He put his hand up to his face. “Jesus, Sara. Not again. No bullshit this morning,” he yelled with his eyes closed. Then he tried to roll over. I grabbed at his face and he lay still.

“What the fuck did you do to my face?”

“Jesus Christ. You did it,” he said. Still squeezing his eyes shut.


He tried to roll over again away from me. Again I grabbed his face. I made him look at me. He opened his eyes. I was standing over him in one of his shirts, ready to slap him again.

“If you hit me again, I’m going to beat your ass,” he said. He had never beaten me up before, but since he sounded really awake, and annoyed. I put my arm down.

“You don’t remember?”

“No.” I tapped my foot, crossed my arms. “Spit it out idiot.”

“You and Brenna huffing?”

“We didn’t—”

“The fuck if you didn’t.”

“Why would you let us do something so stupid? Where did we even get it from? For God’s sakes you know Brenna went to rehab for huffing. What the fuck?” I gestured with a flat palm. My acrylics were barely hanging on, a couple weeks overdue, and the nail for my middle finger was missing. I remembered to be conscious of this and put my hand down to my side.

“Let you? Jesus. It was your idea. Said you hadn’t huffed in like 10 years, and Brenna said she had some silver paint from a plant pot she was painting or some shit.”

I put my hand to my head, and pressed trying to get to some flash of memory about the night before. I flashed on Brenna sitting without pants and leg thrown up over the arm of her recliner yelling at Walter to take out the dogs. Her snake eating baby mice. CDs flying across the room like Frisbees. Clothes in the ceiling fan. I remembered a smell, a terrible smell, and moving the stove to find a dead rat, black and crispy, flaking into dusty chunks revealing thin white bones. I remembered someone yelling about someone in the tree? The neighbor? I couldn’t be sure.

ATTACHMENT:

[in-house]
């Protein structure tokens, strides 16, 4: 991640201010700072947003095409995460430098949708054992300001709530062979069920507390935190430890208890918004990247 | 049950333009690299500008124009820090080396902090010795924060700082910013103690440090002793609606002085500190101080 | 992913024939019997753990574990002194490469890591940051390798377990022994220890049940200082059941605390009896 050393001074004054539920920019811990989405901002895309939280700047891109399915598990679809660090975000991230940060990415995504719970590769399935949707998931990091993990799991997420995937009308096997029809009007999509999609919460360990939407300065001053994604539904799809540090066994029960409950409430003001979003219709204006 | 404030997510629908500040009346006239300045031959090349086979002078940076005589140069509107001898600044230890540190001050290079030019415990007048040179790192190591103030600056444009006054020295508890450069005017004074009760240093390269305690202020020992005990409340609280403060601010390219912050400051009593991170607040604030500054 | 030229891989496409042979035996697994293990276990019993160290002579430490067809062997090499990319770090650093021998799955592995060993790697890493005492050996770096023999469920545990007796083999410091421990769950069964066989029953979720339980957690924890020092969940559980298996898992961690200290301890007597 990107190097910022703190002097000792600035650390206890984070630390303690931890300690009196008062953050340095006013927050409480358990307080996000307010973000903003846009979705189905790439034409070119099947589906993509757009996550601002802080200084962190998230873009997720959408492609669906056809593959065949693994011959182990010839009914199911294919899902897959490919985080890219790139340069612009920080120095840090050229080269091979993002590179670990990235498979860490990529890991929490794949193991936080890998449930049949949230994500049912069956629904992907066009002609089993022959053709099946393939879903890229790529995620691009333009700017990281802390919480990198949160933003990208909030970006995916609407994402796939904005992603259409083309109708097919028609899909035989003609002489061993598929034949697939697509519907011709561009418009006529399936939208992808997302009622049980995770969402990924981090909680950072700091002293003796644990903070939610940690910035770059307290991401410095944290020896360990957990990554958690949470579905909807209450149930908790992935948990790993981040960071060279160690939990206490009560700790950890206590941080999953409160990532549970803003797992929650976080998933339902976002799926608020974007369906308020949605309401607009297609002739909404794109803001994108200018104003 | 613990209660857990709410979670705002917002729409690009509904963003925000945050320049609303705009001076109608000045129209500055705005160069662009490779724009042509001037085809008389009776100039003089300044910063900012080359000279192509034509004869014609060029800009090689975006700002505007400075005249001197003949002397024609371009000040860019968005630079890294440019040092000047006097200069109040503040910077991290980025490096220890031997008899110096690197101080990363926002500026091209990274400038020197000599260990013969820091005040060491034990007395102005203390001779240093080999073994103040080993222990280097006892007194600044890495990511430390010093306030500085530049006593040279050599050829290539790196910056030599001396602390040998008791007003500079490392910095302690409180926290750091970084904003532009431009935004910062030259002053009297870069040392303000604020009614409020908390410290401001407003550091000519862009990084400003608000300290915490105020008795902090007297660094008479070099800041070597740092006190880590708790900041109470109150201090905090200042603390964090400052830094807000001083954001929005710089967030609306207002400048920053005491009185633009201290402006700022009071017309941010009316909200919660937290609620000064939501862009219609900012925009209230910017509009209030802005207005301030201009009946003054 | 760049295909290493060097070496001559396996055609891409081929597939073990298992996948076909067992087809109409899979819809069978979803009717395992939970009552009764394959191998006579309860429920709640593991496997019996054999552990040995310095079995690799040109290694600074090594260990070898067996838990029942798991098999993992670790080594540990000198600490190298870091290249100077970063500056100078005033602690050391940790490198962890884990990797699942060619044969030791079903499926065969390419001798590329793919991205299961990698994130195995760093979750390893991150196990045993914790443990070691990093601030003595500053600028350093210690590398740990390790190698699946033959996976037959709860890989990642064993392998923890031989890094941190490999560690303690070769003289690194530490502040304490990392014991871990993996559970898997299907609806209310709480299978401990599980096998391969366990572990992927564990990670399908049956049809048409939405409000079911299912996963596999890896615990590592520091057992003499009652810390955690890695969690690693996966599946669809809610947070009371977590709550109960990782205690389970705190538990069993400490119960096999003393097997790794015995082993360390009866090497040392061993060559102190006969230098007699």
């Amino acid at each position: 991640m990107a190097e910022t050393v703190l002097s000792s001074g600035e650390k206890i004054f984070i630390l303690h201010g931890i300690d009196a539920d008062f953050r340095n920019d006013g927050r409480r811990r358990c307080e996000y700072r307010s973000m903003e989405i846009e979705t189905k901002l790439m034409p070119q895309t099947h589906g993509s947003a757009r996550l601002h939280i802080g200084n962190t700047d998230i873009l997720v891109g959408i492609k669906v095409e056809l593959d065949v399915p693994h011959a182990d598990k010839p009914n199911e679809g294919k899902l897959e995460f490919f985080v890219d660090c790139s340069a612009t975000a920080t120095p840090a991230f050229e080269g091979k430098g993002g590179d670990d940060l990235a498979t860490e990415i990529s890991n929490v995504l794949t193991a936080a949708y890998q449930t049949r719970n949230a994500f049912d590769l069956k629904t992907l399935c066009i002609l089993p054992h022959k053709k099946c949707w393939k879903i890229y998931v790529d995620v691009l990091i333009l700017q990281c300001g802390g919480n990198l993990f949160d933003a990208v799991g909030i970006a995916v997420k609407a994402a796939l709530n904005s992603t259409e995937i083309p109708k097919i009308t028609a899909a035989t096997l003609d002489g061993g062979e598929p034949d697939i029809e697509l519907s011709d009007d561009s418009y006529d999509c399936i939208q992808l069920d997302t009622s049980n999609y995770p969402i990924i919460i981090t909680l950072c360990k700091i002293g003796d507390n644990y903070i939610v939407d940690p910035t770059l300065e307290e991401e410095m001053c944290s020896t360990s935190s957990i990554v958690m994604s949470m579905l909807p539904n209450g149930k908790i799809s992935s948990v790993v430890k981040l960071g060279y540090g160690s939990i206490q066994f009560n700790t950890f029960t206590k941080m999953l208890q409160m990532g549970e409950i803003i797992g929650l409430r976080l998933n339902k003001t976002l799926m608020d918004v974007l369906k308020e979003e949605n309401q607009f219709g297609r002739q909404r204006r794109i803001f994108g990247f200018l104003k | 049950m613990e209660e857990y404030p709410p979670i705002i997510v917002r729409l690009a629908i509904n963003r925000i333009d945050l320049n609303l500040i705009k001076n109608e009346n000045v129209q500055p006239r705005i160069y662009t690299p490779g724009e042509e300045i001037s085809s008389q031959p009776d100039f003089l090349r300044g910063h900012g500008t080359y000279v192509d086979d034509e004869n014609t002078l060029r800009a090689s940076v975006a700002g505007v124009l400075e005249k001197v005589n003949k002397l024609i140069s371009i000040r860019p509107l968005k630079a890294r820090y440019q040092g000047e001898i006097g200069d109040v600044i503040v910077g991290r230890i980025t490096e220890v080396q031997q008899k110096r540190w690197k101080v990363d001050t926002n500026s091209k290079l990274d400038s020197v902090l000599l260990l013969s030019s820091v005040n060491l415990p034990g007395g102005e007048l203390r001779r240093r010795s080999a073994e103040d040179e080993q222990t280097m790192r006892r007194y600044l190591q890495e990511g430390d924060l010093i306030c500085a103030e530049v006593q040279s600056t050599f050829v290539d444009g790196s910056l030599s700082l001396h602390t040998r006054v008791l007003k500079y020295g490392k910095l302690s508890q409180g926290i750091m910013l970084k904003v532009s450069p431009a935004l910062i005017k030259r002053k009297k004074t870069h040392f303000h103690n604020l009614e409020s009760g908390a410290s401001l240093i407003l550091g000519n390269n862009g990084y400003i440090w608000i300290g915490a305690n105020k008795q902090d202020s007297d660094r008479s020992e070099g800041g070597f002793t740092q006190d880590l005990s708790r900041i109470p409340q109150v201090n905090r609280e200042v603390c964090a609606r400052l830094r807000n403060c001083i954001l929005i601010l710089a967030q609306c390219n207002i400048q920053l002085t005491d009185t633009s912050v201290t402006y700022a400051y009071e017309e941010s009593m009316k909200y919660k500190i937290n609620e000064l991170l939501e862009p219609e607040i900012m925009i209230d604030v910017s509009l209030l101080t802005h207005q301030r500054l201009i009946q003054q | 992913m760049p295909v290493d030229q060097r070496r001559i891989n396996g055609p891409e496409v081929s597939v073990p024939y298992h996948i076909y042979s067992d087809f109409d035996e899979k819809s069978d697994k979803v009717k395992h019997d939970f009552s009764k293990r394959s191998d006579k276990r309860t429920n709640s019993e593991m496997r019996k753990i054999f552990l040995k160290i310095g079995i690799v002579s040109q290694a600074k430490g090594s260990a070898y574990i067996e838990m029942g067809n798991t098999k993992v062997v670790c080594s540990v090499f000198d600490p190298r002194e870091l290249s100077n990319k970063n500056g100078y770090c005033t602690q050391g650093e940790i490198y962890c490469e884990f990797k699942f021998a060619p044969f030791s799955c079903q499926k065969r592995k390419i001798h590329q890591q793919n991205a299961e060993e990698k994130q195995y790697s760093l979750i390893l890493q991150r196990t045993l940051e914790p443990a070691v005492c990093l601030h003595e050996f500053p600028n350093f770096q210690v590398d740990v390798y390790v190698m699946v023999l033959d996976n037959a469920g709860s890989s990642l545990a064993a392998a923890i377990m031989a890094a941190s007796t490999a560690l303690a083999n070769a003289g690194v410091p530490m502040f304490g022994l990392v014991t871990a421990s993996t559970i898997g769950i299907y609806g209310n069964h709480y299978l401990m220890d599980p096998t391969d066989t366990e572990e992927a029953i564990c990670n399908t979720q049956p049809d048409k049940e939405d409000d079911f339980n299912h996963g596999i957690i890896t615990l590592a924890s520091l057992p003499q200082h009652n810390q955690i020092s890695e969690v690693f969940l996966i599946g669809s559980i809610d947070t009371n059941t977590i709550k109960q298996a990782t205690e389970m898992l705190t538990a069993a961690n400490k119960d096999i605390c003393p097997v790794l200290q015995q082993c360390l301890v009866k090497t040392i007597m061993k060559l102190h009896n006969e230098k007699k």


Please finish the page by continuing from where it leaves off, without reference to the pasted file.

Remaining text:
“I don’t remember,” I said quietly.

“Me and Walter tried to stop you two, but you wouldn’t, so we made you go in her spare room. And you two idiots turned out the light.”

Of course we did. To feel more high. I sat down on the edge of the bed and scanned the floor for my purse.

“We left you in there till I heard you scream real loud.”

“What happened?”

“What happened. Good God in Heaven what happened? You sprayed yourself instead of the bag, right in your fucking face, couldn’t keep track of the fucking nozzle I suppose, then fell onto the dog cage, broke that fucker right in half.”


“I tried to get it out of your eyes. Walter started screaming at Brenna. She kicked him out. A bunch a fucking nonsense. At two in the fucking morning. They fought in the front yard until the cops came.”

I gave up looking for my purse. Probably I would find it in the car, or at Brenna’s. Making it home with my purse didn’t happen very often. Tom’s work jeans, splattered with white from the drywall job he’d done the day before, the only pair of jeans he had, were crumpled on the floor. I pulled out the pack of generic USA Gold lights that were in the pocket, and took the last one out.